The idea of travelling to the Moon has captured the imaginations of politicians and writers alike for many years.
In making the apparently impossible sound possible, authors like Jules Verne (From The Earth to the Moon) (1865) and H. G. Wells (The First Men in the Moon, published in 1900 – see illustration) gripped their readers’ imaginations by transporting them away from all the hustle and bustle of their everyday lives.
Daniel Defoe‘s The Consolidator, or, Memoirs of Sundry Transactions from the World in the Moon, recounts a trip to the Moon and meetings with its inhabitants, the Lunarians, following a journey to China.
Of course, this was long before anyone climbed aboard a real rocket. But once it turned out that the impossible was indeed possible, and astronauts finally did make it into space and onto the surface of the Moon, we hung on their every word as they described their sense of wonderment.
In time our feelings of awe at the scientists’ technological achievements, the skills and bravery of the crews and the beauty and fragility of the Earth have become more muted. Even manned missions have slipped down the news agenda, as we’ve come to accept space travel as simply part of everyday life, albeit often a source of spectacle and wonder. We’ve learned not to expect any more inspirational speeches on the subject, such as that by John F. Kennedy, or quotes from heroic astronauts, such as this observation by Frank Borman:
“When you’re finally up at the moon looking back on earth, all those differences and nationalistic traits are pretty well going to blend, and you’re going to get a concept that maybe this really is one world and why the hell can’t we live together like decent people?”
This kind of reaction has been a valuable by-product of space missions, giving our species a new perspective on our place in the cosmos, and inviting us to reassess our squabbles and sense of self-importance.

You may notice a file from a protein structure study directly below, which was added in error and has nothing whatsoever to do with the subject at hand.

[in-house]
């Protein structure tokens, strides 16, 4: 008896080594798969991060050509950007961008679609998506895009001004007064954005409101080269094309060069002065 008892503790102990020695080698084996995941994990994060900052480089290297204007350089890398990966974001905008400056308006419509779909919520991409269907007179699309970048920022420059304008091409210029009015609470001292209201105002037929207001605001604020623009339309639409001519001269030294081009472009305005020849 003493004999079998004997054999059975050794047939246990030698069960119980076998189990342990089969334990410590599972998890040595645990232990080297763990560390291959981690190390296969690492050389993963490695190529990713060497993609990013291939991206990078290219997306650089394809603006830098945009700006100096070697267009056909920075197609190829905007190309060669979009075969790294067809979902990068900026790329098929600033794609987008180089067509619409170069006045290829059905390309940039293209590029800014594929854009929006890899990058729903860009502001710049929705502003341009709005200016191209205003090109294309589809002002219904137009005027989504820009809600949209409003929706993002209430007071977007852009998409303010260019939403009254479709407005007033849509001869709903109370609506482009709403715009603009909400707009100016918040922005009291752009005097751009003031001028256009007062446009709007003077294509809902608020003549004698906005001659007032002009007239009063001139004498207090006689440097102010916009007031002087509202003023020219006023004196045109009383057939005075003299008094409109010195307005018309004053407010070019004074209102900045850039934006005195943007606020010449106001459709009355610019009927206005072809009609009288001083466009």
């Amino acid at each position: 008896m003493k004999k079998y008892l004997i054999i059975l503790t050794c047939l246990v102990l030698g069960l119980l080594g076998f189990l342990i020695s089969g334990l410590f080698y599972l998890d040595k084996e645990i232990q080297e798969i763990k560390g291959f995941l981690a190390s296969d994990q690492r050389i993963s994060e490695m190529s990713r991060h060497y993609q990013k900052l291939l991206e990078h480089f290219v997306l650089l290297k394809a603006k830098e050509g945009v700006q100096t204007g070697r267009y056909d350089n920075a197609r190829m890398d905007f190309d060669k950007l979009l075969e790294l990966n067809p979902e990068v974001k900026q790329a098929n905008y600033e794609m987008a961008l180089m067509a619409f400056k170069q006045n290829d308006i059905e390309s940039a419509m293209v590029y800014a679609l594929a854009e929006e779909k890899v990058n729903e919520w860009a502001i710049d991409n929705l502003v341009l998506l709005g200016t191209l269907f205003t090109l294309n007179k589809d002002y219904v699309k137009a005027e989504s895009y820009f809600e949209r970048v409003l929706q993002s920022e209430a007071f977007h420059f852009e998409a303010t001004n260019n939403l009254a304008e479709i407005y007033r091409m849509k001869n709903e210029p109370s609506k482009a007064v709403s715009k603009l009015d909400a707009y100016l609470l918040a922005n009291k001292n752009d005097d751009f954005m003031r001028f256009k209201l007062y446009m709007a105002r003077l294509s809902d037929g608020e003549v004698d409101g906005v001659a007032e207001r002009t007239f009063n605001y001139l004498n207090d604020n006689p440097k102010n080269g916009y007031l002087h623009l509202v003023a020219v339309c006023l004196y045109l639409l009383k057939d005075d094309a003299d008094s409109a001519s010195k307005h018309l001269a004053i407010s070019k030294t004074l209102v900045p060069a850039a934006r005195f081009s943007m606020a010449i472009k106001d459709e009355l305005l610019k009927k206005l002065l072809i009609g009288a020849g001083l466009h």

However, there’s little about an unmanned mission that delivers the kind of eye-witnessed, experiential feedback provided by the pioneering astronauts. China’s various successes in unmanned Moon landings are impressive. The recent touchdown on the far side of the Moon will no doubt add significantly to our store of knowledge about the geological history of our nearest neighbour, together with close-up map-making, according to press reports. But it’s not the same if there are no humans involved …
Daniel Defoe wrote about travel to the Moon – coincidentally by the Chinese, and also involving map-making – more than 300 years ago. He recognised the potential of the Moon as an allegorical device which could stir up politicians and religious groups. In The Consolidator, published in 1705, he used a supposed trip to the Moon and meetings with its inhabitants to satirise the current political situation in Britain and make a veiled attack on China.
In real life, Defoe was highly antagonistic towards the Chinese and what he saw as the pernicious effects on England of many aspects of their culture. He thought their social structure was tyrannical and viewed their religion as idolatrous. He also saw little benefit to England in trade conducted by the East India Company.
In the book (“a curious political satire”, according to George Saintsbury), Defoe’s narrator visits China and discovers that the Chinese have been flying to the Moon for many years. The narrator is allowed to make the trip himself, travelling in a rocket named the Consolidator, which is powered by the wings of two feathered creatures. The creatures represent the two houses of parliament.
Whilst on the Moon, he meets a Lunarian philosopher, who shows him a wide range of scientific inventions. In particular, he is shown magnifying glasses which enable him to view the Earth in close-up. But the glasses reveal more than just the surface features; they are also able to bring out all manner of social and political foibles across Europe and more particularly in England, like the conflict between Anglicans and the various dissenting religious groups.
Whilst Defoe’s story is far less ‘down-to-earth’ than his more well-known works such as Robinson Crusoe and Moll Flanders, I find it interesting that – as with other writers who would follow him – he was far-sighted enough to envision ways in which space travel had the potential to change ways of thinking and influence political and social debate.